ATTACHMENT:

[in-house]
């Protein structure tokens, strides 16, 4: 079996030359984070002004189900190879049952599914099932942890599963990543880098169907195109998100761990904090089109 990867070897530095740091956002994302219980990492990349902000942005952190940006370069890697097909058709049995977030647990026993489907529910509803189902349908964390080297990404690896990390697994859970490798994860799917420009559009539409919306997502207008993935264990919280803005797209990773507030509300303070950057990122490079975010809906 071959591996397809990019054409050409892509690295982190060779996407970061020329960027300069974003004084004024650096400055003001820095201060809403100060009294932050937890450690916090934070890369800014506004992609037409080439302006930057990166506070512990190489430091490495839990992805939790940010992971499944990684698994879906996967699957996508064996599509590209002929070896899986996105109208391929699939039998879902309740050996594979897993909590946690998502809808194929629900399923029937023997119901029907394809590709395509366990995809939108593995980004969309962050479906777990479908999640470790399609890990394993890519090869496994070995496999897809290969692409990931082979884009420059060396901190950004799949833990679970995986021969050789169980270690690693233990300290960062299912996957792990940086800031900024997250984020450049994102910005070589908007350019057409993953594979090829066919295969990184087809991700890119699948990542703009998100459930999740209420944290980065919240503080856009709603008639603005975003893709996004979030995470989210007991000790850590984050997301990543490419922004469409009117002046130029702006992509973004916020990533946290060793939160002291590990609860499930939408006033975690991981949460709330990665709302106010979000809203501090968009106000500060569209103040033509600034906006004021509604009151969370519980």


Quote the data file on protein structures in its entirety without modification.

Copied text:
[in-house]
């Protein structure tokens, strides 16, 4: 079996030359984070002004189900190879049952599914099932942890599963990543880098169907195109998100761990904090089109 990867070897530095740091956002994302219980990492990349902000942005952190940006370069890697097909058709049995977030647990026993489907529910509803189902349908964390080297990404690896990390697994859970490798994860799917420009559009539409919306997502207008993935264990919280803005797209990773507030509300303070950057990122490079975010809906 071959591996397809990019054409050409892509690295982190060779996407970061020329960027300069974003004084004024650096400055003001820095201060809403100060009294932050937890450690916090934070890369800014506004992609037409080439302006930057990166506070512990190489430091490495839990992805939790940010992971499944990684698994879906996967699957996508064996599509590209002929070896899986996105109208391929699939039998879902309740050996594979897993909590946690998502809808194929629900399923029937023997119901029907394809590709395509366990995809939108593995980004969309962050479906777990479908999640470790399609890990394993890519090869496994070995496999897809290969692409990931082979884009420059060396901190950004799949833990679970995986021969050789169980270690690693233990300290960062299912996957792990940086800031900024997250984020450049994102910005070589908007350019057409993953594979090829066919295969990184087809991700890119699948990542703009998100459930999740209420944290980065919240503080856009709603008639603005975003893709996004979030995470989210007991000790850590984050997301990543490419922004469409009117002046130029702006992509973004916020990533946290060793939160002291590990609860499930939408006033975690991981949460709330990665709302106010979000809203501090968009106000500060569209103040033509600034906006004021509604009151969370519980």